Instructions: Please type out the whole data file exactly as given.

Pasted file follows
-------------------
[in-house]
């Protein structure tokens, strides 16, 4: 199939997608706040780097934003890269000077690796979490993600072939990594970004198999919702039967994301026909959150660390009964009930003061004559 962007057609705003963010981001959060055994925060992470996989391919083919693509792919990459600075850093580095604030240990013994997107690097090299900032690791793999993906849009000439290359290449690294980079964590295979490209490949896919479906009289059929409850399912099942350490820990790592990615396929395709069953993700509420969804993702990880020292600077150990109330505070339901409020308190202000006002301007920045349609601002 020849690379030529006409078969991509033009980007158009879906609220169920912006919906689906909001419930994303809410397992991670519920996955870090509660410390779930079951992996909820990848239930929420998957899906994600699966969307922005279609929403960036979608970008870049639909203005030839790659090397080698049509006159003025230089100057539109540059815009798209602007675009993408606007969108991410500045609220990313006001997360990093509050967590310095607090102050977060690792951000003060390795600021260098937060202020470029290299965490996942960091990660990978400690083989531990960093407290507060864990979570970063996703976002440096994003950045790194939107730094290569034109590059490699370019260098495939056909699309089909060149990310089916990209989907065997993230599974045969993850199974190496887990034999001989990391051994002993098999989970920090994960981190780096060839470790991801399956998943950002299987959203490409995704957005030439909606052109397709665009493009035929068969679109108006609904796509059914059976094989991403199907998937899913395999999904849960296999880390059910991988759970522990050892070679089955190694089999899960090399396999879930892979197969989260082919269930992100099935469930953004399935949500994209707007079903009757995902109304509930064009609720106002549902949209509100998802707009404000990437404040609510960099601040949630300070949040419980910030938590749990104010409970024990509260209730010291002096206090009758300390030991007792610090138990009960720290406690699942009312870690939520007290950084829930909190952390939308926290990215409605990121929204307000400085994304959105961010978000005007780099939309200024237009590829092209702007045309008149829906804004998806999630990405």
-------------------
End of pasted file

[in-house]
């Protein structure tokens, strides 16, 4: 199939997608706040780097934003890269000077690796979490993600072939990594970004198999919702039967994301026909959150660390009964009930003061004559 962007057609705003963010981001959060055994925060992470996989391919083919693509792919990459600075850093580095604030240990013994997107690097090299900032690791793999993906849009000439290359290449690294980079964590295979490209490949896919479906009289059929409850399912099942350490820990790592990615396929395709069953993700509420969804993702990880020292600077150990109330505070339901409020308190202000006002301007920045349609601002 020849690379030529006409078969991509033009980007158009879906609220169920912006919906689906909001419930994303809410397992991670519920996955870090509660410390779930079951992996909820990848239930929420998957899906994600699966969307922005279609929403960036979608970008870049639909203005030839790659090397080698049509006159003025230089100057539109540059815009798209602007675009993408606007969108991410500045609220990313006001997360990093509050967590310095607090102050977060690792951000003060390795600021260098937060202020470029290299965490996942960091990660990978400690083989531990960093407290507060864990979570970063996703976002440096994003950045790194939107730094290569034109590059490699370019260098495939056909699309089909060149990310089916990209989907065997993230599974045969993850199974190496887990034999001989990391051994002993098999989970920090994960981190780096060839470790991801399956998943950002299987959203490409995704957005030439909606052109397709665009493009035929068969679109108006609904796509059914059976094989991403199907998937899913395999999904849960296999880390059910991988759970522990050892070679089955190694089999899960090399396999879930892979197969989260082919269930992100099935469930953004399935949500994209707007079903009757995902109304509930064009609720106002549902949209509100998802707009404000990437404040609510960099601040949630300070949040419980910030938590749990104010409970024990509260209730010291002096206090009758300390030991007792610090138990009960720290406690699942009312870690939520007290950084829930909190952390939308926290990215409605990121929204307000400085994304959105961010978000005007780099939309200024237009590829092209702007045309008149829906804004998806999630990405």